A Happy and Prosperous New Year
To All Readers of
The Land of Lost Content
Significant British Composer Anniversaries for 2017:
Henry Brinley Richards (1817-85)
Thomas German-Reed (1817-88)
Herbert Bedford (1867-1945)
Robert Ernest Bryson (1867-1942)
Stanley Hawley (1867-1916)
Amy Elsie Horrocks (1867-c.1919)
Edward Woodall Naylor (1867-1934)
Thomas Tertius Noble (1867-1953)
Frederick Rosse (1867-1940)
Reginald Steggall (1867-1938)
Amherst Webber (1867-1946)
Richard Arnell (1917-2009)
Francis Baines (1917-99)
Joyce Howard Barrell (1917-89)
Brian Boydell (1917-2000)
Reginald Smith Brindle (1917-2003)
Hugo Cole (1917-95)
Robert Farnon (1917-2005)
John Gardner (1917-2011)
Francis Jackson (b.1917)
John A Burgess Wilson [Anthony Burgess] (1917-93)
75th Anniversary (1942):
Martin Dalby (b.1942)
David Fanshawe (1942-2010)
John Purser (b.1942)
Francis Shaw (b.1942)
The big celebration in 2017 is the centenary of Francis Jackson, who is still very much part of the music-making scene. His achievement as an organist, choirmaster, and composer will hopefully be under considerable scrutiny as his birthday (2 October) approaches.
Richard Arnell died relatively recently (2009). His works have been subject to a major series of CD releases (mainly) by Dutton Epoch including all seven numbered symphonies, the ballets The Angels, Harlequin in April and The Great Detective, together with Punch and the Child, the string quartets and other chamber works.
Richard Farnon (1917-2005) has given pleasure to many music lovers over the years. He is one of the best loved and most prolific of the so-called ‘light’ composers. Yet listeners may be surprised to hear his impressive Symphony No.2 which is more profound that his delightful ‘Portrait of a Flirt’ and ‘Little Miss Molly’. Hopefully, he will be regularly heard on Classic FM during the coming year.
Neophyte composers who have dabbled with twelve tone music will have read Lancashire-born Reginald Smith Brindle’s (1917-2003) excellent book Serial Composition: they may have worked through several the exercises. Yet, his music is little known. His main achievement was in the field of chamber and vocal works. Let’s hope we hear a few of this work this coming year.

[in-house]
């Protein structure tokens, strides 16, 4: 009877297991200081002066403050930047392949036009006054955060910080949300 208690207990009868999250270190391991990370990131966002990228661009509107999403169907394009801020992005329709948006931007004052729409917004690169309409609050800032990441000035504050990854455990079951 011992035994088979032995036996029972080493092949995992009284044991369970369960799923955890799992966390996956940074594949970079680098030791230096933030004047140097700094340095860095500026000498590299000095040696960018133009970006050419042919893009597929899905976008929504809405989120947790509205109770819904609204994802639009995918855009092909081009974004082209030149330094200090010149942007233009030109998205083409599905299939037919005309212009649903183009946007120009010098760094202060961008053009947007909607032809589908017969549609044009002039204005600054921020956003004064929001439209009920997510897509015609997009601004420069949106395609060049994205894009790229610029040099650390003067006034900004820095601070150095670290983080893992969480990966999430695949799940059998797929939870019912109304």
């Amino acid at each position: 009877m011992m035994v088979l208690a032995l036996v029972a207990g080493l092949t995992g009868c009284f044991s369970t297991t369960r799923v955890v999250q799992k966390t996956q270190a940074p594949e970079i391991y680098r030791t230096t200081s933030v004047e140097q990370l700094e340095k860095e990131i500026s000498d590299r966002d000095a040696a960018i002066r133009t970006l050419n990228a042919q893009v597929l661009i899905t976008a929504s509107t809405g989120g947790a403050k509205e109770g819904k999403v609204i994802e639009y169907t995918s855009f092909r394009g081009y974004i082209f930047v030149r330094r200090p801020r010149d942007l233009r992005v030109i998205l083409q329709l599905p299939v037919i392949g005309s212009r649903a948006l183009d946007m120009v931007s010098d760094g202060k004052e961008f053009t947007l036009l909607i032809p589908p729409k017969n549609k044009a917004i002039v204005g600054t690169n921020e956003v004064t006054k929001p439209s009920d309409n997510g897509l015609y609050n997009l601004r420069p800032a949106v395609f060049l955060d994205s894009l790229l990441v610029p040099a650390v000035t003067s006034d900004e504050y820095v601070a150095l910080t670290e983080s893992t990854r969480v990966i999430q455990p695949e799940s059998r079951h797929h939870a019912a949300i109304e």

John Gardner’s Symphony No.2 has been released on Dutton Epoch in 2016 (coupled with John Veale’s Second Symphony. It is part of an ongoing appraisal of his music. However, he has a large catalogue of approachable music that demands further exploration.
In recent years, a start has been made on discovering the music of John A. Burgess Wilson, better known as the author Anthony Burgess. His other occupations include ‘novelist, critic, composer, librettist, poet, playwright, screenwriter, essayist, travel writer, broadcaster, translator, linguist and educationalist’. Enough activity for a dozen lifetimes. I look forward to more recordings of his music, to compliment the recent remarkable release on Naxos and the 2013 Metier retrospective.
Finally, it is good to note that three of the composers celebrating their 75th birthdays are alive and well and active. John Purser, Martin Dalby have made considerable contributions to music in Scotland and farther afield over many years. Francis Shaw’s two piano concertos have been recently recorded on Lyrita to considerable acclaim.